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Jobs Report Takeaway: Fiscal Cliff Deal Must Address Unemployment | The Nation

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George Zornick

George Zornick

Action and dysfunction in the Beltway swamp. E-mail tips to george@thenation.com

Jobs Report Takeaway: Fiscal Cliff Deal Must Address Unemployment

During the run-up to the election, the monthly jobs reports were relentlessly mined for tidbits that could predict the outcome of the election. These often-esoteric extrapolations got pretty ridiculous—the election wasn’t going to be determined by slight fluctuations in labor force participation.

The Bureau of Labor Statistics report released today, however, carries true political import. As Congress and the White House attempt to hammer out a year-end deal, today’s numbers show that unemployment remains a critical problem, and that recent progress was a little bit too good to be true—so any final deal must provide short-term stimulus and delay any austerity measures.

The top-line looks good: 146,000 jobs added, which exceeded most projections, and a drop in the unemployment rate to 7.7 percent, which is the lowest it’s been since 2007. But a deeper look reveals much more depressing indicators. The labor market shrunk as 350,000 people stopped looking for work, which contributed to the lower unemployment rate. The private sector contributed virtually all of the job growth, and the retail industry was the biggest contributor—good for now, but these are likely retailers amping up for the holiday season, and thus not a reliable hiring engine going forward.

Moreover, the rosy gains of the past couple months were overstated: today’s report revised the prior two months’ report downward by 49,000 jobs. We’re still a long, long way from full employment at this rate. And if done the wrong way, a fiscal cliff deal could retard progress even further.

Also today, the IMF released a study showing that spending cuts during economic downturns in the United States could have a “statistically significant and sizeable impact.” It found that for every dollar in spending cuts enacted, the United States could lose $1.80 in economic activity. (Belying the GOP talking points, it also found that revenue increases would have an impact on growth that is “very small and not statistically significant.”)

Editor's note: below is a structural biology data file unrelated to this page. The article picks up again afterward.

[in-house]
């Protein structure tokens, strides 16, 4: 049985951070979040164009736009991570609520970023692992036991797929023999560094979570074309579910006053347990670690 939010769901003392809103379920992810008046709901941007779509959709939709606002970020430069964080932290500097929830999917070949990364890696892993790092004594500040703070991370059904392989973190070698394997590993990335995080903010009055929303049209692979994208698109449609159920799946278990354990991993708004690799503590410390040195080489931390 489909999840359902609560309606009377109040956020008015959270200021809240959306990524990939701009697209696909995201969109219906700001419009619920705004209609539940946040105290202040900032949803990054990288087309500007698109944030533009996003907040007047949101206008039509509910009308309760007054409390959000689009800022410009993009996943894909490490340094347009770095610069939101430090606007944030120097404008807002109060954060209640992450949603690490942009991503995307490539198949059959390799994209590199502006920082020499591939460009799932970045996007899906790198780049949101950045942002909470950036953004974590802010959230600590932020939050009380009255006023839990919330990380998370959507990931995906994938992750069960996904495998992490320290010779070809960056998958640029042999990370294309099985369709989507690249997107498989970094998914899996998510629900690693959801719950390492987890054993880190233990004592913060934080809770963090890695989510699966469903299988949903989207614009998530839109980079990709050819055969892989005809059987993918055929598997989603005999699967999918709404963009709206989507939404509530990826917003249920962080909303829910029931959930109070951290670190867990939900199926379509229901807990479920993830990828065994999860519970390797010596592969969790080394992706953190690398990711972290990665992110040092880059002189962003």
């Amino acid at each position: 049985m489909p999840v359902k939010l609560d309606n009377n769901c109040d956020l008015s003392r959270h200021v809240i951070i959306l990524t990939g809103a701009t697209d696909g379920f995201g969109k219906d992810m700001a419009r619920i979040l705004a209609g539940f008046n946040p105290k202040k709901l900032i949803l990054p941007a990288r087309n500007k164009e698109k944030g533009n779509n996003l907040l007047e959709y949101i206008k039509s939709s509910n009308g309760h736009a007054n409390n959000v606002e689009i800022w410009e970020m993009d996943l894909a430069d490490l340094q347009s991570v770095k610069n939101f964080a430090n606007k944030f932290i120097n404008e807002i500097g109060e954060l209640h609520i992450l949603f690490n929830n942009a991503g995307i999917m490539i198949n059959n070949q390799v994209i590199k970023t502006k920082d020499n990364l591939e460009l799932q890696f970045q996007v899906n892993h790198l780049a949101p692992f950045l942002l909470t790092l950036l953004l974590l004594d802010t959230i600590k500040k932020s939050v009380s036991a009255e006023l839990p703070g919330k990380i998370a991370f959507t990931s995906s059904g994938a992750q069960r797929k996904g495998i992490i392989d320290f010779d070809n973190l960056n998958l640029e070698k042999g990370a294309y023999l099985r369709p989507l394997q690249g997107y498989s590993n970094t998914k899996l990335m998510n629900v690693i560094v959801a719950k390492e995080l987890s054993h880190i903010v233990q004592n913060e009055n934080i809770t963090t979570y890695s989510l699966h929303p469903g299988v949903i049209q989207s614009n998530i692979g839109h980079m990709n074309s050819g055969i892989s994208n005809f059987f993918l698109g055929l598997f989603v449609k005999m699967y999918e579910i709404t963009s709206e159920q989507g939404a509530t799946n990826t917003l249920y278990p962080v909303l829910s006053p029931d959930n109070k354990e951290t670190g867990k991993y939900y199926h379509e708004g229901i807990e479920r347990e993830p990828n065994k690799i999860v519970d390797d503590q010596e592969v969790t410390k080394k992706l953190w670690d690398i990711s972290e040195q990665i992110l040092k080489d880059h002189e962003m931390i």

The White House, much to its credit, recognized this fact and made a strong opening offer in which it called not only for deferring the coming sequester cuts, but enacting $50 billion in extra stimulus spending for fiscal year 2013 as well as a mass mortgage refinancing program. This is exactly the right move—if anything, more is needed—and the administration should use today’s numbers to highlight the urgency of that position.

Significantly, the White House also called for a $30 billion extension of the unemployment insurance program, which today’s report shows is desperately needed, since, as the National Employment Law Project notes, “long-term unemployment will continue to push Americans into new extremes of poverty and economic insecurity.”

The federal unemployment insurance program for people out of work six weeks or longer will expire at the end of the year absent Congressional action, meaning that between Christmas and New Year’s 2 million Americans will lose their benefits. A million more Americans will lose their unemployment insurance in the first three months of 2013 if nothing is done.

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This would be a severe hit to the economy—reducing economic growth by $48 billion, thus costing millions more jobs to be lost and furthering a vicious downward economic spiral. Retailers alone, the biggest jobs engine in this month’s report, would lose $16 billion in sales next year if the unemployment insurance program isn’t extended.

Spending $30 billion to create $48 billion in economic growth while also throwing a lifeline to many desperate Americans would seem like a no-brainer, but that doesn’t mean it will get done. The rumored Republican strategy at this point is to pass the middle-class tax cuts and nothing else—no unemployment insurance, no stimulus spending nor anything else involved in the cliff negotiations. They would come back to the table in January to negotiate all this anew, with what they believe is more leverage.

This strategy would leave many unemployed Americans in full-on panic mode: unlike the tax increases or spending cuts, which can be delayed and if nothing else felt gradually, the loss of unemployment insurance is an actual cliff: people stop getting checks immediately. Today’s jobs report underscores the magnitude of that tragedy.

For more on unemployment leading into the holiday season, check out Greg Kaufmann latest.

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